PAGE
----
En Garde! Being in the Main a Game of the Life and Times
of a Gentleman Adventurer and his Several Companions
En Garde!* was published in 1975 by Game Designers' Workshop, two years prior to the more successful Traveller. (For the record, my copy is the revised edition from 1977.) The game was created by the inestimable Frank Chadwick and the somewhat less prodigious Darryl Hany. To be fair, Hany's name is listed before Chadwick's in the game design credits, so it's reasonable to assume that Hany's contributions outweigh Chadwick's. GDW stalwarts John Harshman and Loren Wiseman are given credit as game developers.
The status of En Garde as a 'genuine' role-playing game is open to interpretation. The introduction states that “En Garde is a semi-historical game/simulation” and no claim is made in the book that it is a role-playing game per se. Of course, in those very early days, the actual term “role-playing game” was not necessarily used in RPG products. (For instance, the term does not appear in the original three D&D 'little brown books.')
In the game, each player controls a character. Characters are defined, in large part, by abilities that have a randomly determined, numerical value. Players make choices as to how their characters interact with (1) the setting environment and (2) one another. The ramifications of said choices are often determined via rolling dice and consulting charts. There is a focus on combat. En Garde shares the preceding features with 'genuine' RPGs but, for other matters, En Garde differs from the usual concept.
En Garde represents a peculiar development from the dawn of role-playing that I (due to the absence of other authority) categorize as 'scheduling games.' (Superhero 2044 is another example of a scheduling game.) These games combine qualities of 'proper' RPGs with play-by-mail games in that players interact with one another face-to-face but the actions of characters are plotted out in advance. In effect, a player composes a schedule of activity for his (or her) character. For En Garde, such a schedule can cover a month of game time or, in the case of fighting a duel, scant moments.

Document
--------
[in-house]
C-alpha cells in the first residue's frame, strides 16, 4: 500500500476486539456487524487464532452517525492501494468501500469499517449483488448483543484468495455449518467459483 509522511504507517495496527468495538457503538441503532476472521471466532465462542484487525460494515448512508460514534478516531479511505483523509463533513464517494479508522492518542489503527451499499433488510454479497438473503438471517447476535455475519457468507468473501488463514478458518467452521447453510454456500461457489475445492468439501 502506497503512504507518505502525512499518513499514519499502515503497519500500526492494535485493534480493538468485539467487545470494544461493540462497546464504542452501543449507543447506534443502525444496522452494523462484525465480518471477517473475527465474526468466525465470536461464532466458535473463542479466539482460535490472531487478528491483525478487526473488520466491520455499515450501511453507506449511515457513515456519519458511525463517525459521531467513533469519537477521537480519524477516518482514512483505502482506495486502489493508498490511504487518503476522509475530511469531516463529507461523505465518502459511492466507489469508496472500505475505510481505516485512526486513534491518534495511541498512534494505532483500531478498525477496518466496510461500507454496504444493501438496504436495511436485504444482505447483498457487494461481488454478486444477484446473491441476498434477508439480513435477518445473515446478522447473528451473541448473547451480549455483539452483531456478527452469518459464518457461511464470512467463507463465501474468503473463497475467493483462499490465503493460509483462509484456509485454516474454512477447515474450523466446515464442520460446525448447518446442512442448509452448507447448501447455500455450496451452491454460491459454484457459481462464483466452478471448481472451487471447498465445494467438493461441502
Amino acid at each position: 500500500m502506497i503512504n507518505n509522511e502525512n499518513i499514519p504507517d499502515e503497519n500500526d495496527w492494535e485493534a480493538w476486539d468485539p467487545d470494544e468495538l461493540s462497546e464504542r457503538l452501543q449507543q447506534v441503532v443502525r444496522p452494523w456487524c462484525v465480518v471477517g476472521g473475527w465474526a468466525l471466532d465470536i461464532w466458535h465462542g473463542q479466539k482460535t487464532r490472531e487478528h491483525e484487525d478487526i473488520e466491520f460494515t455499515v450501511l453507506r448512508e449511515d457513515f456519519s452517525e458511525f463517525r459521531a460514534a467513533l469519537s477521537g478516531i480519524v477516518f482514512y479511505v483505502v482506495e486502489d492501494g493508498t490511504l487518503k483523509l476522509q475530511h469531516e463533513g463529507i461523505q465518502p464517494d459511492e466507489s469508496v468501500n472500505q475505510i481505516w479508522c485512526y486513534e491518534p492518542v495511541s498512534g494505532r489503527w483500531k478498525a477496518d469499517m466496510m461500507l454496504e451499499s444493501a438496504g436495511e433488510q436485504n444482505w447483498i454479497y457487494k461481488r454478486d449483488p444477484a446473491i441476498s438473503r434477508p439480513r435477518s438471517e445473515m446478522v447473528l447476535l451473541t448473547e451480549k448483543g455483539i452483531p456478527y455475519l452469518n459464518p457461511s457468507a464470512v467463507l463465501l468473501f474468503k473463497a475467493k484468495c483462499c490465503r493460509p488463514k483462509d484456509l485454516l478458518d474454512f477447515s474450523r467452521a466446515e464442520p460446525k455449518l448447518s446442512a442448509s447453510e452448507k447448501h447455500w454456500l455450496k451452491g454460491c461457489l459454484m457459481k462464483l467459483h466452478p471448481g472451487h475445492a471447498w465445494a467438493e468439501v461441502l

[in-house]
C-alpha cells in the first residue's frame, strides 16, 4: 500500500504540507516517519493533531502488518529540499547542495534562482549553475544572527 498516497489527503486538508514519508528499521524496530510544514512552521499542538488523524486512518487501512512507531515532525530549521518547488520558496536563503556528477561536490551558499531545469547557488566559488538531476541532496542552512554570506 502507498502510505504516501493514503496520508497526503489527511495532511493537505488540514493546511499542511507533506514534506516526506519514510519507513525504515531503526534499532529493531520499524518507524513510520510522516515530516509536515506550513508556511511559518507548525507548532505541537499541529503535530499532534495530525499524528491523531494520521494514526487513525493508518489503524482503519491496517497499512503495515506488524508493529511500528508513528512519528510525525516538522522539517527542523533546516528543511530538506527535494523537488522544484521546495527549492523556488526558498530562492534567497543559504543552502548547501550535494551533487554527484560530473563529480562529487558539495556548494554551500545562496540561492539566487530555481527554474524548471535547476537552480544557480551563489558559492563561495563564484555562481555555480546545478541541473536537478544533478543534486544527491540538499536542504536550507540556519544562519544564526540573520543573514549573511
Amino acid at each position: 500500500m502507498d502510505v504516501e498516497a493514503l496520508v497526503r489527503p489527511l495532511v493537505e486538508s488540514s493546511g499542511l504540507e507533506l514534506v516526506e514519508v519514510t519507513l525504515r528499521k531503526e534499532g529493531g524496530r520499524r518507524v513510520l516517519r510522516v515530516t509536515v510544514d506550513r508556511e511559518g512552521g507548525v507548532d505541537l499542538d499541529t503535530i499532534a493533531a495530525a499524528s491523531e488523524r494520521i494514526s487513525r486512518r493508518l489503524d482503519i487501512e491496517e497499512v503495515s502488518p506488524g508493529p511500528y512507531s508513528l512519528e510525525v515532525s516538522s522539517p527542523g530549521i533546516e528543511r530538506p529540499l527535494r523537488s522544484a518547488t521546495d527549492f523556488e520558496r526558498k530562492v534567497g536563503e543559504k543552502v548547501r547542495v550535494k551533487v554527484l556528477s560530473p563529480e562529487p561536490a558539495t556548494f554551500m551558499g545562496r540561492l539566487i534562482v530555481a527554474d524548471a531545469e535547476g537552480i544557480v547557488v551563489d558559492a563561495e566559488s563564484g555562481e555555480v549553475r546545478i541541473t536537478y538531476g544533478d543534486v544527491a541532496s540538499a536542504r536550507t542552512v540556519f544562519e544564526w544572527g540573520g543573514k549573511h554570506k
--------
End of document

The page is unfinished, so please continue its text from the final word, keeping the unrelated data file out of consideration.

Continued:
Speaking of fighting duels, in En Garde, each player controls a 'gentleman adventurer' of France in the time of the musketeers. As mentioned above, the game is “semi-historical.” The goal is not realism so much as a representation of the swashbuckling genre. (The game is dedicated to Alexandre Dumas, Danny Kaye, and Sir Harry Flashman.) Evidently, the game was intended originally to be a way to simulate fencing and background 'color' was included to provide rationale for duels. Eventually, the background 'color' became more prominent than the actual duels. The essential objective of the characters is to acquire status; dueling is merely a means to that end.
Each character has four abilities. Strength (ability to inflict damage), Expertise (skill and experience with fencing), and Constitution (general health) are determined by rolling 3d6 for each. Endurance (ability to absorb damage) is determined by multiplying Strength by Constitution.
Next week we shall examine the fencing rules.
* The cover appellation includes the exclamation point, a convention that is not observed in the body of the work. For the sake of convenience, your humble host will forgo said punctuation when referencing the game henceforth.